Employers have until 7 September 2020 to self-report to the ATO and backpay any superannuation guarantee shortfall, or they will face harsher penalties under new legislation.
The long-awaited superannuation guarantee (SG) amnesty (SG Amnesty) was finally passed by Parliament and received Royal Asset on 6 March 2020. The SG Amnesty provides a one-off temporary amnesty to incentivise eligible employers to come forward and disclose underpaid superannuation guarantee amounts to the Australian Tax Office (ATO). It achieves this by using both a carrot and a stick approach.
A more detailed guide to taking up the SG Amnesty is found in our process guide.
The carrot and stick
The carrot is allowing eligible employers to disclose and pay unpaid super guarantee charge (SGC), including nominal interest, without being liable for the administration fee component of the SGC or the Part 7 penalty. Employers will also be able to claim a tax deduction for the SGC (normally not deductible). Employers have until 7 September 2020 to self-report to the ATO and backpay any superannuation guarantee shortfall.
The stick will be used for employers who could have qualified for the SG Amnesty but do not voluntarily disclose their non-compliance. In this case, employers will not only be liable for nominal interest and the administration component, but will also face a mandatory penalty of at least 100% of the SGC under Part 7, effectively doubling their liability, unless there are exceptional circumstances. Employers will not get a tax deduction for any amount.
Eligibility and reporting
An employer will be eligible for the SG Amnesty if they need to make a voluntary disclosure to the ATO within the amnesty period (between 24 May 2018 and 6 September 2020), and have not previously been under ATO investigation in respect of superannuation obligations for the relevant quarter.
The SG Amnesty applies to quarters from 1 July 1992, until the quarter ending 31 March 2018, where there is an SG shortfall and a voluntary disclosure is made to the ATO within the amnesty period of 24 May 2018 and 7 September 2020.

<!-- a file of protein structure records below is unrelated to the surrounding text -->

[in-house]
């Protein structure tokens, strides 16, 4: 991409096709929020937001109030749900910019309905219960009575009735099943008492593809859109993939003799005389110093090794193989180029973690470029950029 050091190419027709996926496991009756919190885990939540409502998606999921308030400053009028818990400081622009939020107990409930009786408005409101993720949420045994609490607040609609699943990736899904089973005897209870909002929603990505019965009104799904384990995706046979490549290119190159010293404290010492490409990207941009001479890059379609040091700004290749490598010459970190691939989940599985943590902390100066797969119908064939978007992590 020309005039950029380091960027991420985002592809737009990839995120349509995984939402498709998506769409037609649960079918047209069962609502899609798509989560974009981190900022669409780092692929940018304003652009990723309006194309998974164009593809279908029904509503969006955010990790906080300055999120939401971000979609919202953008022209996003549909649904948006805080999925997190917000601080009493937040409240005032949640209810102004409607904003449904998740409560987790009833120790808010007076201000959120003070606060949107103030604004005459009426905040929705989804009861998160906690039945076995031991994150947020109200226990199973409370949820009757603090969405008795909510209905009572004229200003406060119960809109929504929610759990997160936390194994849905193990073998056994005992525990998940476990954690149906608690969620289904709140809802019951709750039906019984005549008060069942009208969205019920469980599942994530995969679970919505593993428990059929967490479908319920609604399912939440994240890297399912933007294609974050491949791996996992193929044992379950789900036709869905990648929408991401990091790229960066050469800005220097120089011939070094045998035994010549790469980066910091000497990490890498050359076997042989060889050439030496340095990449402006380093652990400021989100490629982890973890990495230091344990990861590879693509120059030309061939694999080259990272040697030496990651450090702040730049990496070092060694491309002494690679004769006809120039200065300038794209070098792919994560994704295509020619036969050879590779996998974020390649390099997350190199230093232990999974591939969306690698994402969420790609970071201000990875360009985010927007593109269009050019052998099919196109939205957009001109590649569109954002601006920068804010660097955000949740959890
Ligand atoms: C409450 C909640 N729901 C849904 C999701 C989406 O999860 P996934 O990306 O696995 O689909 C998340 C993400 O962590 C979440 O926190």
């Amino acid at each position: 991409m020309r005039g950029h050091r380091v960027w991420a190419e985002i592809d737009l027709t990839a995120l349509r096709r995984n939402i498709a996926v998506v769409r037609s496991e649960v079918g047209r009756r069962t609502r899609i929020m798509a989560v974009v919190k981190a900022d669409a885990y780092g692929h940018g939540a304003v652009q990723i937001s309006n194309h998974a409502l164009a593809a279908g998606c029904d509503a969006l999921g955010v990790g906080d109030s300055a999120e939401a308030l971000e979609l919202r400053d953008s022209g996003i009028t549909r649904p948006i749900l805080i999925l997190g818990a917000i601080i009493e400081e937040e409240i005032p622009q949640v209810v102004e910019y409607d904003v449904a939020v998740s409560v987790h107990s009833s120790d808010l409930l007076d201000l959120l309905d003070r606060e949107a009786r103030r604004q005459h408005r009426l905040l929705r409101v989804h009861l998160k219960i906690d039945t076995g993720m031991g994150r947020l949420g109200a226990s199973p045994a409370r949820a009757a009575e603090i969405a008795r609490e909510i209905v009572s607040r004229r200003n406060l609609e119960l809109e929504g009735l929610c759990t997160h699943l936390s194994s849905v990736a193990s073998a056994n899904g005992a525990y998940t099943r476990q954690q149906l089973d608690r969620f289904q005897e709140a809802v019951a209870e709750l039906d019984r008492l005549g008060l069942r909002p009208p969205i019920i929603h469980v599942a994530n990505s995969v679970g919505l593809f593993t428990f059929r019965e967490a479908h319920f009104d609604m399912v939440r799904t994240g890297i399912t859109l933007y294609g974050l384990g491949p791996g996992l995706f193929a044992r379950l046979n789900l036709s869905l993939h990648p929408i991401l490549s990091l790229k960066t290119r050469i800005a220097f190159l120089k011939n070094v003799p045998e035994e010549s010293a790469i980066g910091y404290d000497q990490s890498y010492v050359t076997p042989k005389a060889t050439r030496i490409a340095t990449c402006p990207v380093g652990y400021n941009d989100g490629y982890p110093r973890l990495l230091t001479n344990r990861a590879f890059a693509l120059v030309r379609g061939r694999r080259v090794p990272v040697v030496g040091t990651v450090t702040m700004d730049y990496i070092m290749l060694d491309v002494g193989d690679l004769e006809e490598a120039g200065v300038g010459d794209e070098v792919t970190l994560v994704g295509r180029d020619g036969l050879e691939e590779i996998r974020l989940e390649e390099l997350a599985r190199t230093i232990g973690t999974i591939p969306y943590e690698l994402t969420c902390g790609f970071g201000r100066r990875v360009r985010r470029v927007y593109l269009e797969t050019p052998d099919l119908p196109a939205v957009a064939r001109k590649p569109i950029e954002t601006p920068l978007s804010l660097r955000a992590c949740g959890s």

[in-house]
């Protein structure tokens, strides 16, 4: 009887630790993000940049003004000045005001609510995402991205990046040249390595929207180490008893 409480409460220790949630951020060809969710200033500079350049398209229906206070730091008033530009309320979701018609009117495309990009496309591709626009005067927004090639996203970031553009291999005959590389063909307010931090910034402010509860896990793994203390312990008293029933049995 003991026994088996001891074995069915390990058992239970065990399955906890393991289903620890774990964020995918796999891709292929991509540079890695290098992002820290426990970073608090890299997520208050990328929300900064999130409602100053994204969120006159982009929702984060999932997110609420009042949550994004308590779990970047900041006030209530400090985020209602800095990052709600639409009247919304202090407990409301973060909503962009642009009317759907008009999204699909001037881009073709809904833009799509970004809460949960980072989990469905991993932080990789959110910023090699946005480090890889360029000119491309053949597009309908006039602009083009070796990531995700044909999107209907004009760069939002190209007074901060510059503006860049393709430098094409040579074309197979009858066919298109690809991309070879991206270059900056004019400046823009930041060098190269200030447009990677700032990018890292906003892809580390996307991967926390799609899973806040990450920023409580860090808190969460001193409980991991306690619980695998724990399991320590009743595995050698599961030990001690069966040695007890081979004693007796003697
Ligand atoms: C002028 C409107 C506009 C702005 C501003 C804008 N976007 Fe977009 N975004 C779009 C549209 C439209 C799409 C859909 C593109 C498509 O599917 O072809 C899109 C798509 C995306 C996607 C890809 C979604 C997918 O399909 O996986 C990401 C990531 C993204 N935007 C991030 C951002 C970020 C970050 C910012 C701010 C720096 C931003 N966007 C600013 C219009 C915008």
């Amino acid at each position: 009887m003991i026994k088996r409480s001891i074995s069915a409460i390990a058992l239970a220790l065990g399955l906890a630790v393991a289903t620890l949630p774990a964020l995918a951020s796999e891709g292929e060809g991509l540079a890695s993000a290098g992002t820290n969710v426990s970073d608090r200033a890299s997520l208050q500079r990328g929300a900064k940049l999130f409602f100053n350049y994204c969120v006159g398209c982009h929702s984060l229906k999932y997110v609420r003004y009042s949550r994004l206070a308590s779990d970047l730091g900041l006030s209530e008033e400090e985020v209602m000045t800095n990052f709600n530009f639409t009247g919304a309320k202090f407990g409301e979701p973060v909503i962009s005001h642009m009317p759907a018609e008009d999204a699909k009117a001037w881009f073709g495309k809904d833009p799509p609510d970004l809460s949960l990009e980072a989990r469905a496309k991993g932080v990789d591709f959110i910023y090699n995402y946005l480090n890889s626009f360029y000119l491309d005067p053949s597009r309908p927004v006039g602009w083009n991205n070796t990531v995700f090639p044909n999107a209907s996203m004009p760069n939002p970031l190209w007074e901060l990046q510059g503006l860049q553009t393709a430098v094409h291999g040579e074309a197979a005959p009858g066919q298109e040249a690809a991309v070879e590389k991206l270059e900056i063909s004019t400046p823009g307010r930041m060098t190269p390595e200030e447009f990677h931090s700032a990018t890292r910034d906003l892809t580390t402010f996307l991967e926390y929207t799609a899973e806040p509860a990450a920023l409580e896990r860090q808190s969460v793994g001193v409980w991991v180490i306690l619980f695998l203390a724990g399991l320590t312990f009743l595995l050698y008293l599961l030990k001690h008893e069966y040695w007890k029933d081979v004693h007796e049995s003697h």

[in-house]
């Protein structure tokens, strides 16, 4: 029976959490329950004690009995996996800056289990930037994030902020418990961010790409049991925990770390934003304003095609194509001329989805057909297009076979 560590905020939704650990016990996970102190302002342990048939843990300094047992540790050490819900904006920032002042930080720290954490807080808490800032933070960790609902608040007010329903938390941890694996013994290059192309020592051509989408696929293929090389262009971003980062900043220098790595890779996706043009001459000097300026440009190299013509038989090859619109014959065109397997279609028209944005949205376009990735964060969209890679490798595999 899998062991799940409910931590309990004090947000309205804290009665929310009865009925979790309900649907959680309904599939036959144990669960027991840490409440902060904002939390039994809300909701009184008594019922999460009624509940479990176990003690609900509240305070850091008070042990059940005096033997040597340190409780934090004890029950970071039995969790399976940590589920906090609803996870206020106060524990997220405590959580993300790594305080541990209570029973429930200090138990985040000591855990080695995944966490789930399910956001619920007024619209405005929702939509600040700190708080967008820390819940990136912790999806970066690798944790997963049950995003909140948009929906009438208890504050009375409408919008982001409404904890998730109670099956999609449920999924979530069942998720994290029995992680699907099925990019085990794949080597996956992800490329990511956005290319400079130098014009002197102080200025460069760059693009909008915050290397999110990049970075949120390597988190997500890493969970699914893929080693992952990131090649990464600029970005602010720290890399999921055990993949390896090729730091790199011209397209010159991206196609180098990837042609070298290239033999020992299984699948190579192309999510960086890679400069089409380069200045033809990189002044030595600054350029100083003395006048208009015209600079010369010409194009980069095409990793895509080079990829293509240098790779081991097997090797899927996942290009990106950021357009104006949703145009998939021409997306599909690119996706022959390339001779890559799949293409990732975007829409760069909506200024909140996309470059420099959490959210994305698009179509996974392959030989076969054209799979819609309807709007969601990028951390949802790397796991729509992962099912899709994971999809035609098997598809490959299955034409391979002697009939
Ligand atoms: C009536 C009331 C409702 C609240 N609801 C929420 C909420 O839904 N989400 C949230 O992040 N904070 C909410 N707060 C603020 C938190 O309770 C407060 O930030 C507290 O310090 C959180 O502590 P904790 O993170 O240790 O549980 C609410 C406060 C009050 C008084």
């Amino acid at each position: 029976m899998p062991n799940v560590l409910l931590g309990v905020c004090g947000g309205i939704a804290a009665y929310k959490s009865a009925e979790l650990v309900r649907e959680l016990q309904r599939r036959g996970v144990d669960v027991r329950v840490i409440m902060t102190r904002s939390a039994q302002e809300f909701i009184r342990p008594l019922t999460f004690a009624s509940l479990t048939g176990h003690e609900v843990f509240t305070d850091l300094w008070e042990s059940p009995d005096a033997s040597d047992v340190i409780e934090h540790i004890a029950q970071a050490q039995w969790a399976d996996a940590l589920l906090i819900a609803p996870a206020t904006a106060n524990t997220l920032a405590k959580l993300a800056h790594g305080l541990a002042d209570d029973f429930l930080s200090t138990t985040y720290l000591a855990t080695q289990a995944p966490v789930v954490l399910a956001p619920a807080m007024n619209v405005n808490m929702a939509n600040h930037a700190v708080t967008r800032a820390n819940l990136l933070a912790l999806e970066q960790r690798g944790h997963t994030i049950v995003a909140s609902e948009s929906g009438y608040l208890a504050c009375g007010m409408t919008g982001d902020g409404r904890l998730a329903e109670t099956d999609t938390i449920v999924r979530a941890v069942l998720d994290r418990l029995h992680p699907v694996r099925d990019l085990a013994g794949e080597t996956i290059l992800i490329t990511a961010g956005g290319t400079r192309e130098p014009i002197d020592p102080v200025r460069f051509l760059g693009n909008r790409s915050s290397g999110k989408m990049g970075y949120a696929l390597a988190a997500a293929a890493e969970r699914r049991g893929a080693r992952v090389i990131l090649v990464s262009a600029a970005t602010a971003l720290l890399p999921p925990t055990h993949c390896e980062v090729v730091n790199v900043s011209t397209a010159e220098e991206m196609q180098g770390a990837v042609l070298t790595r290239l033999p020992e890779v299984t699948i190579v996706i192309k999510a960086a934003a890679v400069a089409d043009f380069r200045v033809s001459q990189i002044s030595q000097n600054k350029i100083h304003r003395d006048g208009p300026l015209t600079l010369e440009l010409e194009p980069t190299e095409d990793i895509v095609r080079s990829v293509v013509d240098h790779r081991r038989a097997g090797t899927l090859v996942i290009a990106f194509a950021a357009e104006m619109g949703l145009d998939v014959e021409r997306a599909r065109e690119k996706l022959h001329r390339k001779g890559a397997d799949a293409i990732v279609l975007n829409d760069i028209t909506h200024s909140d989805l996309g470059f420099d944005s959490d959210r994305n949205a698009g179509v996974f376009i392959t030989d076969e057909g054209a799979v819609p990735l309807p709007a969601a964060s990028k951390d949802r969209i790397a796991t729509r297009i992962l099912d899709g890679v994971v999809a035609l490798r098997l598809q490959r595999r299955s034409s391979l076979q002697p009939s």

For employers, particularly those paying above the SCG rate, who have made a late payment or intend to make a late payment to offset the SGC or carry it forward as a pre-payment of a future contribution, the liability is not discharged until the ATO is notified.
Unlike many other employee entitlements, there is no limitation period on the obligation to pay superannuation and the obligation to backpay SG does not expire.
The passing of the SG Amnesty coupled with real time reporting via mandatory single-touch payroll (STP), signals a new era for super compliance.
The STP reporting will allow the ATO to see if superannuation guarantee payments are being made, nearly in real time. The ATO has signalled that it will be using STP to identify non-compliant employers and some employers have already received queries about their superannuation compliance triggered by their STP reporting.
Underpaying superannuation – common mistakes
Some common mistakes include:
- incorrectly calculating ordinary time earnings;
- incorrectly treating individuals as contractors when they are employees; and
- excluding individuals who are deemed employees under the relevant legislation (including failing to consider the statutory expansion of the meaning of employees, which mandates superannuation payment for some types of contractors).
What you should do next
Employers, including those who pay above the SGC rates, should undertake a full legal review of superannuation compliance to identify any current or historical non-compliance. For more information on how the SG Amnesty can impact you and the steps we have taken to assist employers in making a voluntary disclosure, please see our process guide.